Belgian DPA fires a warning shot at adtech, what’s next?

In 2018 we lodged complaints in UK and Ireland against real time bidding (RTB), a technology which powers commercial tracking on the Internet. At first, the complaints were filed by Jim Killock from Open Rights Group, Micheal Veale from UCL, and Johnny Ryan — now Senior Fellow at the Irish Council for Civil Liberties.

The initiative grew rapidly: similar compliant were submitted in 17 other EU jurisdictions, possibly one of the biggest tests to the GDPR and its mechanisms to handle cross-border complaints. ORG is now working closely with these complainants, together with the Panoptykon Foundation, and lawyers at AWO in a joint Europe-wide project to Fix Adtech.

Of course, not every Data Protection Authority has taken the necessary steps, for instance we are bringing the UK Information Commissioner’s Office to Court for their decision to drop our complaint.

Nevertheless, the Belgian Data Protection Authority recently took the first step and, following the release of a preliminary report by their inspection service, transferred our case to the Litigation Chamber. This is a welcome step in the right direction, and the first significant step on the road for our collective efforts to bring this industry into line with the law.

What is real time bidding, and why it hurts

Every time you visit a website, hundreds or possibly thousands of hidden trackers are taking note of what we do, read and watch. This information is broadcast to thousands of adtech companies — for instance, data brokers — to build a profile of who we are and what we like. Our profile is then sold in an auction where countless advertisers and middlemen can access our data and bid for their adverts to be shown in the websites we visit.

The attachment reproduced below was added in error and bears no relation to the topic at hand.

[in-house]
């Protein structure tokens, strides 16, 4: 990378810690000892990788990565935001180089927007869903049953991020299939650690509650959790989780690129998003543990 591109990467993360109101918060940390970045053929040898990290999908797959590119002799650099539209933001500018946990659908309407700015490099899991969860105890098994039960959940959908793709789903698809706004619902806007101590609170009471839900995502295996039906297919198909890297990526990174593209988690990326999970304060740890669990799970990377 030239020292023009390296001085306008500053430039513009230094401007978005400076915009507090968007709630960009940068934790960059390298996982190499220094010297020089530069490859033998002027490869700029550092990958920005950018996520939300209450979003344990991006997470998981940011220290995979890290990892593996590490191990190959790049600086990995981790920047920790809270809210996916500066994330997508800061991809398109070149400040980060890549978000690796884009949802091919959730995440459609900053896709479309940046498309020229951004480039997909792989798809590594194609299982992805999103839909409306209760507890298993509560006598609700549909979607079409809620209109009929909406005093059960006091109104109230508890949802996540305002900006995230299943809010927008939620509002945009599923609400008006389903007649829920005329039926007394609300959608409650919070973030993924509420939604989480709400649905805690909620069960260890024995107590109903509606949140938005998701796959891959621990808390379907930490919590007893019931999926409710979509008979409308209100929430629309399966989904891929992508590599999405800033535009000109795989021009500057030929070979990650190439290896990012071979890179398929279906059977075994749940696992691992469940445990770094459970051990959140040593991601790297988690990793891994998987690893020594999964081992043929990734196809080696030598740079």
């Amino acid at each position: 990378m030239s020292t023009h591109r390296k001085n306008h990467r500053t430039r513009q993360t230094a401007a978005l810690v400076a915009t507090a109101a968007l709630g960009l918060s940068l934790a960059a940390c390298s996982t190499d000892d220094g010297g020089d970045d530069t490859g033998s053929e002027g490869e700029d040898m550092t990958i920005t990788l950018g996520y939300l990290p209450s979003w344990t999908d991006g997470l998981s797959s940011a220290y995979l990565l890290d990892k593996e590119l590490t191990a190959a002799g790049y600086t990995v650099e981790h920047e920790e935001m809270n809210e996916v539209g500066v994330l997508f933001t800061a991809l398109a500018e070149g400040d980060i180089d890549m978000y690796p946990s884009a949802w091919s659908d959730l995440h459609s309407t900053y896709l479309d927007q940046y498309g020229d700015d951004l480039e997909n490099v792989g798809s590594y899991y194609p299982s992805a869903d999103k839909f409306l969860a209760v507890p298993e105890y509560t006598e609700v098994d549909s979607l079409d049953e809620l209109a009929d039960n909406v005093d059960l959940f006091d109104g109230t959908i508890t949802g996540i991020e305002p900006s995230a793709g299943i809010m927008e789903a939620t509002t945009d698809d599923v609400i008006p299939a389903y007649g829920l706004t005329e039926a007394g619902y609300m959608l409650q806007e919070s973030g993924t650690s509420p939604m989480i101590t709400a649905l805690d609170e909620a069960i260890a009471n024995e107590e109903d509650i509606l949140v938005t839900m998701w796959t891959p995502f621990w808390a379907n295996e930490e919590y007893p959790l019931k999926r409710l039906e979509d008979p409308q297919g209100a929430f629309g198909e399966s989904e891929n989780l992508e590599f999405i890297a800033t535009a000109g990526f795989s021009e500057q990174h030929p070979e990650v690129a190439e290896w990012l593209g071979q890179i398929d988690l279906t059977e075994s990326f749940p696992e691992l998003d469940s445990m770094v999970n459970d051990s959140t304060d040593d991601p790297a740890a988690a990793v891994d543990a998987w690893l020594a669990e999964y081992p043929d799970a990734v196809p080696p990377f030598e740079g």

As you may have read between the lines, this is a very intrusive approach. Even worse, it is the founding element of illegal profiling, that phenomena which allows Governments and corporations to discriminate based on behaviours you have revealed on the internet — for instance, this is what allows scandals such as LGBT profiling in Poland, or tracking Black Live Matters protesters in the USA.

What did the Belgian DPA said, and why it matters

In their preliminary report, the Belgian DPA found the Interactive Advertising Bureau (IAB) to have violated the principles and duties of lawfulness, fairness, transparency and security. These findings relate in particular with their Transparency and Consent Framework, which powers those annoying but now ubiquitous cookie banners.

This is good news for our privacy: Regulators are (finally) starting to sharpen their teeth, and we expect them to bite. On top of that, this sheds a light on how the IAB clogged the internet with cookie banners which made your Internet experience worse, in the attempt to hide their responsibility for the privacy violations occurring underneath.

Also, a decision by the Belgian DPA would set a precedent for the Irish DPA to consider in our parallel case against Google. It is worth mentioning that the biggest RTB frameworks are OpenRTB (developed by IAB) and Google Authorised Buyers.

What happens now

If you listen to the IAB, enforcement by the Belgian authorities could lead to disaster, locusts and possibly turn Europe into a wasteland. They said something similar about Apple’s plan to ask for your consent before allowing third parties to track your activities on your phone.

Needless to day, we have our doubts concerning their forecasts. Indeed, the CEO of a major adtech company already warned that personalisation is slow, inefficient, and in contrast with the desire to build customers relationships. On top of that, publishers have been experimenting advertisement which does not involve the use of personal data, and their revenues skyrocketed. This should come with little surprise, given that users are actively boycotting RTB with adblockers and privacy-minded browsers.

Of one thing we are sure though. Open Rights Group will will make every effort to hold IAB to account, and for the Belgian complaint to succeed. Alongside our work with EU partners, we are also bringing the ICO to court over their failure to do the same thing that the Belgians are doing.

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